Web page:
At St. Petersburg, I can see the argument that Munoz should have been more patient and selected a different circumstance with a higher chance of success. I still don’t think it was a bad move, though. That inside move at T1 is very common and sometimes works in favour of the inside driver, sometimes not as they go through the T2 and T3 sequence immediately after. What I’m saying is that Chaves should have been more aware of the situation and realized that trying to shut the door on Munoz would not have worked. …and it didn’t. I’ve seen Chaves drive very smartly and very quickly in Star Mazda, and I know he can in FIL as well. This just wasn’t one of those moments.

      The whole Long Beach situation is really what prompted me to finally complete this article that I’d been thinking about and hashing out in my head since Barber. The pre-race comments were made on the NBCSN broadcast, and when I heard that, my heart sank a little. Hawksworth showed such great racecraft and poise last year, and it surprised me to hear him make such a claim. After hearing that, though, it didn’t surprise me at all to see what happened at the race start. I know in the post-race he was very recalcitrant and claimed that he thought he was clear of Veach. I’m not sure that I buy that completely, however. I do think that he’s a smart enough racer to learn from this incident.

      I’m glad that you appreciate the fact that we cover the Mazda Road to Indy, and whether you agree with me or not, I thank you for the comments and discussion. I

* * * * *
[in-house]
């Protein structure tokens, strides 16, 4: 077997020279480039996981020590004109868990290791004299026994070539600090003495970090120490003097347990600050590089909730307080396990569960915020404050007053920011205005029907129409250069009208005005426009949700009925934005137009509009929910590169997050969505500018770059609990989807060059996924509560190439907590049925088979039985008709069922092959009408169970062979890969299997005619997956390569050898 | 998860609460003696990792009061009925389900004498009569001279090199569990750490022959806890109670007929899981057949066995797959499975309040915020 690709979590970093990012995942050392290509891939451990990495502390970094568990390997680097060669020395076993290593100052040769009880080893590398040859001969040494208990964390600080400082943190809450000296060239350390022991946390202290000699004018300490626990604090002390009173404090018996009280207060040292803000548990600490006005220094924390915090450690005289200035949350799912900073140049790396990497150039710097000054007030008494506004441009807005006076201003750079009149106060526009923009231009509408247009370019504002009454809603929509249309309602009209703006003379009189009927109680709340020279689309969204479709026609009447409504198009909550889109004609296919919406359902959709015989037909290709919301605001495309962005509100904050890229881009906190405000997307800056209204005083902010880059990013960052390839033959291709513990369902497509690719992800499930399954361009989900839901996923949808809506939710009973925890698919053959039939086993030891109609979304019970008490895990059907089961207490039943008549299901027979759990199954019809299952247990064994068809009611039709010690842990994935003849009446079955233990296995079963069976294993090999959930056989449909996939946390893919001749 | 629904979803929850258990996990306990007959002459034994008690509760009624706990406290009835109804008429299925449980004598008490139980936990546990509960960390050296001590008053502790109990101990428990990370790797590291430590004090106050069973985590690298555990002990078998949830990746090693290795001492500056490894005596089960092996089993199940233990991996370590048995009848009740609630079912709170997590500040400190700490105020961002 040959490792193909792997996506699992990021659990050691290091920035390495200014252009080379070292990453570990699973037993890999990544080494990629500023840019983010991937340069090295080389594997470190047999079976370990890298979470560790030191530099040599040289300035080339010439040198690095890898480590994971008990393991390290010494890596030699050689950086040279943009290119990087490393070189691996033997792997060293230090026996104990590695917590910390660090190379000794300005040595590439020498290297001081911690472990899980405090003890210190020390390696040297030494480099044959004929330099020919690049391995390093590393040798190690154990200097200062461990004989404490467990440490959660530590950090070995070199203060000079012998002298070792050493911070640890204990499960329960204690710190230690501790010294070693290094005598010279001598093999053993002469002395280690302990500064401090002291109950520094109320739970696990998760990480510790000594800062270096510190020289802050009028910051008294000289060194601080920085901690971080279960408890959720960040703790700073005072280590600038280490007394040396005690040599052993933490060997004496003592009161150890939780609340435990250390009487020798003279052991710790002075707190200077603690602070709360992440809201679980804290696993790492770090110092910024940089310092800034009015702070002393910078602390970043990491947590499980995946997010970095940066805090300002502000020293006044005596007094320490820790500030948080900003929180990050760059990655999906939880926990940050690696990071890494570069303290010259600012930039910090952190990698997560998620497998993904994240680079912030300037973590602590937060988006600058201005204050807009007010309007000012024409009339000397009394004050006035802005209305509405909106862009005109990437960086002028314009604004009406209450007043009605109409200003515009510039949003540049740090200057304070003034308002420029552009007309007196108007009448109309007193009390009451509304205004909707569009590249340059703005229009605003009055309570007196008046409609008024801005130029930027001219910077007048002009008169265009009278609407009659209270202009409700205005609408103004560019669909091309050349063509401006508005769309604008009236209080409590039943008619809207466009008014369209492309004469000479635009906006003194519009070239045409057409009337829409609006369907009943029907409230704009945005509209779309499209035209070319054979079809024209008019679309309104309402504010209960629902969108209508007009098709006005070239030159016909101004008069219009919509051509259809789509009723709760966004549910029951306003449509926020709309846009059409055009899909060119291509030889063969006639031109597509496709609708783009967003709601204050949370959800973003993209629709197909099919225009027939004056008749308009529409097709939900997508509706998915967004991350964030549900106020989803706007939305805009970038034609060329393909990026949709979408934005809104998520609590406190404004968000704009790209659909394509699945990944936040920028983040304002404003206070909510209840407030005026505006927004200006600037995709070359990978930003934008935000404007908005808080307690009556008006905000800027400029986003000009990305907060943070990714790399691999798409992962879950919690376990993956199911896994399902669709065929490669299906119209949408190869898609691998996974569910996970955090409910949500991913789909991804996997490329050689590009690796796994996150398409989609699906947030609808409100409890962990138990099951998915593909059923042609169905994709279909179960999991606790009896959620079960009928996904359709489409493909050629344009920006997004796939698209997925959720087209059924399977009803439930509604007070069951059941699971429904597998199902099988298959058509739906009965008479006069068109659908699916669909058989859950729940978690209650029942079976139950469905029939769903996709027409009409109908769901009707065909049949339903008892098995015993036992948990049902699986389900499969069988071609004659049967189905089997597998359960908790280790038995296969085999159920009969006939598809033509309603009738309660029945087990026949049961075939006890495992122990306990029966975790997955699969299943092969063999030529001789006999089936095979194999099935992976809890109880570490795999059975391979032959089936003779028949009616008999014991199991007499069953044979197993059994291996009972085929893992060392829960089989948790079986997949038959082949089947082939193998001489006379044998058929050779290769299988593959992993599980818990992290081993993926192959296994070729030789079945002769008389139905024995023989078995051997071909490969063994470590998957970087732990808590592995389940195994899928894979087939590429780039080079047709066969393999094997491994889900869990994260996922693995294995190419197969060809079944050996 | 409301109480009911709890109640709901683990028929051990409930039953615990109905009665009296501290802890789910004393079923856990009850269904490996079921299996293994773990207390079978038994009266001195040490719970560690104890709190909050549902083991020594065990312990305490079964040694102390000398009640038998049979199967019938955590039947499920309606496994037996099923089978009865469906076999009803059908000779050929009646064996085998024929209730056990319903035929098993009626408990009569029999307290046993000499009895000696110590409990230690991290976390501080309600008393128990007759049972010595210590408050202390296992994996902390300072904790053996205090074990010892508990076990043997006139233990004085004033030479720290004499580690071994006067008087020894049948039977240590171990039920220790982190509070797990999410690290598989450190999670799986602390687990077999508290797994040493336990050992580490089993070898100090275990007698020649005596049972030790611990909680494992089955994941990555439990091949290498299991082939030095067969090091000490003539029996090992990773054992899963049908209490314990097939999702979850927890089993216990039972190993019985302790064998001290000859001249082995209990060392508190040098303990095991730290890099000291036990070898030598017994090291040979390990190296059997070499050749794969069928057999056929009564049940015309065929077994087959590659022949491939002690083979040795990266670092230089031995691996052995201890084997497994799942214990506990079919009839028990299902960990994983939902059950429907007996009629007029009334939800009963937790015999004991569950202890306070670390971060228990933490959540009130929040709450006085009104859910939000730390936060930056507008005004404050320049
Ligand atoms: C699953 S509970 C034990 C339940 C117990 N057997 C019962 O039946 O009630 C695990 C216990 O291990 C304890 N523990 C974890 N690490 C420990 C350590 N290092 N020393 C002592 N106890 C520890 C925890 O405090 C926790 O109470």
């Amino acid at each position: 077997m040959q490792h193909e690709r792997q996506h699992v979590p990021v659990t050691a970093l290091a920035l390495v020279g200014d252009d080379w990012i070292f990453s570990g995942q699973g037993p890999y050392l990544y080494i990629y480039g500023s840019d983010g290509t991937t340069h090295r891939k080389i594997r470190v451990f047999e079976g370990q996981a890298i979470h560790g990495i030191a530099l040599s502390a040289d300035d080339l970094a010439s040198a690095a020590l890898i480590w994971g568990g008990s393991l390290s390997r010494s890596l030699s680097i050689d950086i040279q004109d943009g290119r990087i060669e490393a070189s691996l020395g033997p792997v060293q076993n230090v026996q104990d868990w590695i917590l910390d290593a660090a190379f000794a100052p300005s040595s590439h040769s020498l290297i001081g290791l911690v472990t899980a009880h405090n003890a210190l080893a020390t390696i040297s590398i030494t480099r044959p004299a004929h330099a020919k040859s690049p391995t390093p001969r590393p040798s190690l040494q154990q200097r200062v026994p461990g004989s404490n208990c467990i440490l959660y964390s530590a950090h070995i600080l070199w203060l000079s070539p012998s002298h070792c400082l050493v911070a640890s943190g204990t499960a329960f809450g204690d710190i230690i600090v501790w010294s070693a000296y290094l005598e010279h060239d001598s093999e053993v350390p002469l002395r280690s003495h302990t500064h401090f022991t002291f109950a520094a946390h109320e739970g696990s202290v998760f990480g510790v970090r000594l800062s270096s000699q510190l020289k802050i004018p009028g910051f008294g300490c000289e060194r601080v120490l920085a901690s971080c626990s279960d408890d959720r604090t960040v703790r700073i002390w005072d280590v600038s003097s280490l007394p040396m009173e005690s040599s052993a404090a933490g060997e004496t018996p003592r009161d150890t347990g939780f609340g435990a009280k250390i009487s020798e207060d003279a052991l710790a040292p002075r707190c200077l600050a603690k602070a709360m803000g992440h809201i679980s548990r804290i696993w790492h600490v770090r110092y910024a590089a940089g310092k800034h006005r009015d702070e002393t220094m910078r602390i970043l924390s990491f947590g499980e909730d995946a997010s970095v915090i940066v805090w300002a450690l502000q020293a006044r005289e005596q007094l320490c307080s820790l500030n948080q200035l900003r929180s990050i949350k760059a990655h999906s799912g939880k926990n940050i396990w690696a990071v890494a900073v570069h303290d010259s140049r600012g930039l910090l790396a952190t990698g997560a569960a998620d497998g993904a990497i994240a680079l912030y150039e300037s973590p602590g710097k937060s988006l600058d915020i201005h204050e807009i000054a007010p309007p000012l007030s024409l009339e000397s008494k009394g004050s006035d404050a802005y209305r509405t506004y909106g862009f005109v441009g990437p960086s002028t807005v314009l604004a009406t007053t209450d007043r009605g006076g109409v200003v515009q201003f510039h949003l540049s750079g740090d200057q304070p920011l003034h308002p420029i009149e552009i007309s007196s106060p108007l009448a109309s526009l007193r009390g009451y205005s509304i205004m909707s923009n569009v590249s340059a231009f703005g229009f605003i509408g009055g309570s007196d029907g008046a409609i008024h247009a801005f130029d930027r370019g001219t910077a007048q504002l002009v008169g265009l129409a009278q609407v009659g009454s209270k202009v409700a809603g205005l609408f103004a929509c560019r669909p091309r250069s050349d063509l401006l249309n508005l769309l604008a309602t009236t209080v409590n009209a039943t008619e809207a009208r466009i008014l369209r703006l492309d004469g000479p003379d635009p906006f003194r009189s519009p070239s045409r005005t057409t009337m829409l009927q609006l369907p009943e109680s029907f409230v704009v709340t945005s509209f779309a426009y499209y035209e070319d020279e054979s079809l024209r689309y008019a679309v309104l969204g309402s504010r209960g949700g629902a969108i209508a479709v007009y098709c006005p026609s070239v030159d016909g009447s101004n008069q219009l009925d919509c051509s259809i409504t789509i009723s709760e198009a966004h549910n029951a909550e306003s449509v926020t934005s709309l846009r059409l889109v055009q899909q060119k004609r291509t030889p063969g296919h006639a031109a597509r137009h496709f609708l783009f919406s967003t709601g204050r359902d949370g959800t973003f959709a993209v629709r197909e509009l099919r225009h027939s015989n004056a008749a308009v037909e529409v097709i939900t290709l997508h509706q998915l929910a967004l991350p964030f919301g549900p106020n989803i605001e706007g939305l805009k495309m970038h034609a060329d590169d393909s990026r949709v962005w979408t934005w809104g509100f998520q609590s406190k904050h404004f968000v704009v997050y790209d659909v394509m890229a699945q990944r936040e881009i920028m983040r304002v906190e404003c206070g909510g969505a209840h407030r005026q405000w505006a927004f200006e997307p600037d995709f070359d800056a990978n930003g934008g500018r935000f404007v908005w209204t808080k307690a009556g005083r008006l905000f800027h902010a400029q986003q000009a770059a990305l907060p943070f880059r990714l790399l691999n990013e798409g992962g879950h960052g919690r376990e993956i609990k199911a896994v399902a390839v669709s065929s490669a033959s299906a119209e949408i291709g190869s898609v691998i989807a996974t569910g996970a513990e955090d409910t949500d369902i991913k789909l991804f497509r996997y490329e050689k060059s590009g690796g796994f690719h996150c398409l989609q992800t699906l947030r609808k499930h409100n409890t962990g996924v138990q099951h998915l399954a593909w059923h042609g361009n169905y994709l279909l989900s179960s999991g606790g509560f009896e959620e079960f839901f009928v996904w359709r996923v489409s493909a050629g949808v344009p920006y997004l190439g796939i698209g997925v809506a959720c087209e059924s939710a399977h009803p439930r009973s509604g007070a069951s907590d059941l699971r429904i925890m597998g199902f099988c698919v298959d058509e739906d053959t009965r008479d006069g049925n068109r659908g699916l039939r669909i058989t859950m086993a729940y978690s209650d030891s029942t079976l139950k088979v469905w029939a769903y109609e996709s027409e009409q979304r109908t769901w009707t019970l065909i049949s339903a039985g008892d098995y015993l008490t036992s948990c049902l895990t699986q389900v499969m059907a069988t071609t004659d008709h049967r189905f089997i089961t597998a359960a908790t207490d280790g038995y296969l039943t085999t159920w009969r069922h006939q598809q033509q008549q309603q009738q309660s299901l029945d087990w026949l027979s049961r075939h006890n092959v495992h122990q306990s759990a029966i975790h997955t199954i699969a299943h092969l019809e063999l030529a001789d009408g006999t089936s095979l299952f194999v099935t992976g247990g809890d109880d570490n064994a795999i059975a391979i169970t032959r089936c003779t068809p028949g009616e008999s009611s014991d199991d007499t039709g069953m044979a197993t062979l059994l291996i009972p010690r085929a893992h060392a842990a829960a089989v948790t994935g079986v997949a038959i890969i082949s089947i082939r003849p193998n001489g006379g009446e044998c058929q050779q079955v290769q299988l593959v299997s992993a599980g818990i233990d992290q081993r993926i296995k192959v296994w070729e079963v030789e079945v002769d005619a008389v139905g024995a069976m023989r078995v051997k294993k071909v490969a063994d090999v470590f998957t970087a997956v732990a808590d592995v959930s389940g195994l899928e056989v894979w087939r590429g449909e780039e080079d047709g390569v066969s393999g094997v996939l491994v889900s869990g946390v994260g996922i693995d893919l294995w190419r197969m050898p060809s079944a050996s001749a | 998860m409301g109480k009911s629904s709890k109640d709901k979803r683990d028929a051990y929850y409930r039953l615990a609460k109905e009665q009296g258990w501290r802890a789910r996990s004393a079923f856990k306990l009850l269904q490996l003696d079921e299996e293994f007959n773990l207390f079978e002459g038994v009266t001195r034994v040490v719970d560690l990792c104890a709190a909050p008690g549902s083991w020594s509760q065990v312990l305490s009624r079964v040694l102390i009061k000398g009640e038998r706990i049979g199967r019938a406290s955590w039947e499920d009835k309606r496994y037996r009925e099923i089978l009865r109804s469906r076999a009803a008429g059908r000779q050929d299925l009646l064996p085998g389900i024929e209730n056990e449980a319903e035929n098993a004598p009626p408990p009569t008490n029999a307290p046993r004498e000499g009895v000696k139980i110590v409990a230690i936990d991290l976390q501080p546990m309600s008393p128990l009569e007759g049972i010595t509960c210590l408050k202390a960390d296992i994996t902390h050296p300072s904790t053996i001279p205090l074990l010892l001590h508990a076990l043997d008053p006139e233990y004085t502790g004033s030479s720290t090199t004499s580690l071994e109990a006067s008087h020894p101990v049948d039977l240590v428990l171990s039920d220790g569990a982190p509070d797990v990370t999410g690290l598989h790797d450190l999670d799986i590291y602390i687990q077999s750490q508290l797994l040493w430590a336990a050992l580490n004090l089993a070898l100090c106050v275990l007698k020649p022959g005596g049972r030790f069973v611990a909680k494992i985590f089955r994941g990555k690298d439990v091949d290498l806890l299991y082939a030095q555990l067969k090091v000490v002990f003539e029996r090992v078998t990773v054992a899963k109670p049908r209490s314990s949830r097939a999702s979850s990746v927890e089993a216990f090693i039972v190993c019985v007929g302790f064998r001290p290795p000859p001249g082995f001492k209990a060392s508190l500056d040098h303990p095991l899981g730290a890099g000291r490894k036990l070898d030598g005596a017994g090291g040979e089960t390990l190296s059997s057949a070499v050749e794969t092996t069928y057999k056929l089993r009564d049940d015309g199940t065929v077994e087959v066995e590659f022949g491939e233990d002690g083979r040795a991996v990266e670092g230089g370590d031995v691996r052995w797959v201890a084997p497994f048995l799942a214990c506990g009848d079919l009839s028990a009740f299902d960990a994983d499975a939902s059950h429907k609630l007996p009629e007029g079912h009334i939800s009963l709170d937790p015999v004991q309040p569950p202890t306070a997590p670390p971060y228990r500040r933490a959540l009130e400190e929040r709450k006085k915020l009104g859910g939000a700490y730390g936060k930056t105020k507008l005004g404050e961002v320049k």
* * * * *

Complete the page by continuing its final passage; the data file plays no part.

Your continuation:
4. SayWhat???

    Just fired up the dvr and reviewed the Long Beach race. You are correct and Jack did apparently make that comment to the reporter. Kind of out if character actually.

  5. TimSanders

    Doug – nice article and I like the controversy just so nobody gets injured. I would like to see American Sage Karam give Carlos Munoz a run at this title yet.

  6. Bob Z.

    I think it deserves mentioning that this article seems to imply that this is the nature of the series rather than the slowness of growth and maturity in a few drivers this season, which is more likely the case. This series has produced excellent racing and graduated drivers to the top level consistently. I don’t think it’s fair to imply that the series has always been subject to what’s been happening the past couple of races this year, because it’s typically not true. And I think it’s also fair to point out that they are only 3 races in, and as the author mentions, Barber wasn’t much of an issue. Let’s wait things out before we characterize the entire series.